Friday, June 21, 2013

Lisbon - Week43

My posts at the zones, after a break!
[21/06/2013] - It has been a while since I wrote a weekly blog post on my stay at Lisbon. The last post was on Lisbon - Week29. Later I started writing fortnightly posts, or even once in three weeks, as I got busier with studies. As I have got some free time and content to write after the exams, here comes this weekly update.

Campo Pequeno
This week was full of movies, eating out, frequent drinks at the Hard Rock Cafe - Restauradores, varieties of hamburgers at h3 new hamburgology at Campo Pequeno, and some parties. I specifically enjoyed the movies at the Cinema City - Campo Pequeno. The City bar, adjoining the cinema city is very stylish and unique. It was unfortunate that I haven't watched any movies here previously, considering that Campo Pequeno is next metro station to the one close to my apartment (Saldanha), and also in a walking distance from my apartment. 

During this week, I managed to update my blog with some technical blog posts on Jikes RVM, something I researched for our AVExe group project. Most of these posts managed to get into the Architects Zone and Javalobby of DZone. I hope these posts will be of use for a bigger audience. Without the technical blog posts, recently my blog hits was facing a downfall. This helped me realize the readers of my blog.

In Sri Lanka, I have never enjoyed the cherries. It always has reminded me "Lama Panadol" (The Paracitamol brand made for the kids). However, I have started to enjoy the cherries in Lisbon. They are much fresher and sweeter here, naturally.

MMTk utility classes

Class Diagram of Counters
High Level Language Virtual Machines is a core topic of interest for the researchers who are into virtual execution environments. As an open source virtual machine released to 16 universities, as early as 2001, Jikes RVM has been a major drive for many researches. Garbage Collectors for the Jikes RVM are constructed by the framework known as the Memory Management Toolkit (MMTk). Key Compositional Elements in MMTk are utilities, policies, and plans. Apart from these, package org.mmtk.harness contains the MMTk harness test cases. Sanity checks are included in the package org.mmtk.harness.sanity. GcSanity is the collection sanity checker, that takes snapshots before and after a collection to ensure that the live objects after a collection are the same that exist before the collection. Further options are implemented in the classes of org.mmtk.harness.options. We have looked at policies and plans. In this post, we will look at the MMTk utility package, which implements the MMTk mechanisms.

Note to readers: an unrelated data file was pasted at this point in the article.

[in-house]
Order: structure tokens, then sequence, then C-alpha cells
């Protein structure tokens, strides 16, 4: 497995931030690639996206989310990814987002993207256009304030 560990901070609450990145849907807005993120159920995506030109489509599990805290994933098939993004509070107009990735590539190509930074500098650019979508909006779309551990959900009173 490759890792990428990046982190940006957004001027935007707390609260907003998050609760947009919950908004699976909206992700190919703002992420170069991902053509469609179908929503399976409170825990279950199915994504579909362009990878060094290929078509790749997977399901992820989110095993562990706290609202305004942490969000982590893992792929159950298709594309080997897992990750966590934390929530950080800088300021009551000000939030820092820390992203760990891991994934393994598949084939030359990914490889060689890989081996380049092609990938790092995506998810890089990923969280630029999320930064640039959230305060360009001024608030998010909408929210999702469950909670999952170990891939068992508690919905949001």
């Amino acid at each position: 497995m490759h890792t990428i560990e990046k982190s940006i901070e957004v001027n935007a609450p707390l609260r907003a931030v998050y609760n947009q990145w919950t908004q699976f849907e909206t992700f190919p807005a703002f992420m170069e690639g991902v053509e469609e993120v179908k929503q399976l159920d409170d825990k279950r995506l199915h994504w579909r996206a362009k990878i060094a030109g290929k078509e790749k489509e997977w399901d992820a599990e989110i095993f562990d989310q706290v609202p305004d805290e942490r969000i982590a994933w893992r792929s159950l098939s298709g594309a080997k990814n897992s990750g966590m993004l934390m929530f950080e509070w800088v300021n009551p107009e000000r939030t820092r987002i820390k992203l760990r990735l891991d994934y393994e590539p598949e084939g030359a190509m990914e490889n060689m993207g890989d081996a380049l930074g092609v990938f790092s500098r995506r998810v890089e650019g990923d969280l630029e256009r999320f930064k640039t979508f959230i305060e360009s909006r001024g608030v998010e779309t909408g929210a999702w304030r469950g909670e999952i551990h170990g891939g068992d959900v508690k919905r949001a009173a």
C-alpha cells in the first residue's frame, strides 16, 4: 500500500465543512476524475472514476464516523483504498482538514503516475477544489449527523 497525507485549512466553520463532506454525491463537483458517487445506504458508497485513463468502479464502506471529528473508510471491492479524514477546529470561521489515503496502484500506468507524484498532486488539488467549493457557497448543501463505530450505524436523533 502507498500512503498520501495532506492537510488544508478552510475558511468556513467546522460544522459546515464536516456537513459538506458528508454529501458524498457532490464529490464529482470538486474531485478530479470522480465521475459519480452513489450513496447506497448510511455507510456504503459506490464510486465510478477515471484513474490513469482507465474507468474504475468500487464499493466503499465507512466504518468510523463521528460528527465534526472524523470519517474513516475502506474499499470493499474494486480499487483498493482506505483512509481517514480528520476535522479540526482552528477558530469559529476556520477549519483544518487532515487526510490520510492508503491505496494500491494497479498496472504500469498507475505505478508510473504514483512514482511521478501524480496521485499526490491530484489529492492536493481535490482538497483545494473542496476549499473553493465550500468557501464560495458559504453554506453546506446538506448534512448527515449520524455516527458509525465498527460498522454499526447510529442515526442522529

MMTk comes with the utility classes that provides mechanism for the memory management, across multiple policies and plans that use those policies. An ideal example showing the usage of the utility package is, the interface
Constants. All the classes either implement the Constants interface, or are sub classes of the classes that implement the interface.

1. Allocation
The package org.mmtk.utility.alloc handles the allocation. Allocator is the base class providing the basis for the processor-local allocation. This provides the retry mechanism, to prevent the slow-path allocation causing a garbage collection, violating the assumption of uninterruptibility. Allocator also ensures that requests are aligned according to requests. This class is very crucial in garbage collection as the base class for all the allocator algorithms. Improper handling of this will make it hard to trace the bugs, where allocations may cause a garbage collection, or a garbage collection may immediately follow an allocation.

The method alignAllocation() accepts a region to be aligned, and aligns up the request, according to the requested alignment and offset, optimizing with the known alignment for the allocator algorithms. This method returns the aligned up address.

Consecutive allocation failure for the threads are counted by determineCollectionAttempts(). fillAlignmentGap() gets the start and end addresses, and fills the region with the alignment value. The minimum size guaranteeing the allocation of a given number of bytes at the specified alignment is calculated by getMaximumAlignedSize().

All allocators should use the final method,
allocSlowInline() for the slow path allocation. This method attempts the protected method allocSlowOnce() multiple times, which is defined in the subclasses. This method ensures safe execution by taking care of the thread/mutator context affinity changes, whilst allowing the collection to occur.

2. Bump Pointer Allocation
This is implemented by the BumpPointer class, which extends the abstract class Allocator. Bump Pointer scans through the allocated objects linearly. To achieve parallelism, this class maintains a header at a region of 1 or more blocks granularity. The minimum region size is 32678 bytes. Hence the 3 or 4 word overhead is less than 0.05% of all space. BumpPointer is initialized by providing the space to bump point into, indicating whether the linear scanning is allowed in the region. The method linearScan() performs a linear scan through the objects allocated by the bump pointer, and scanRegion() scans through a single contiguous region.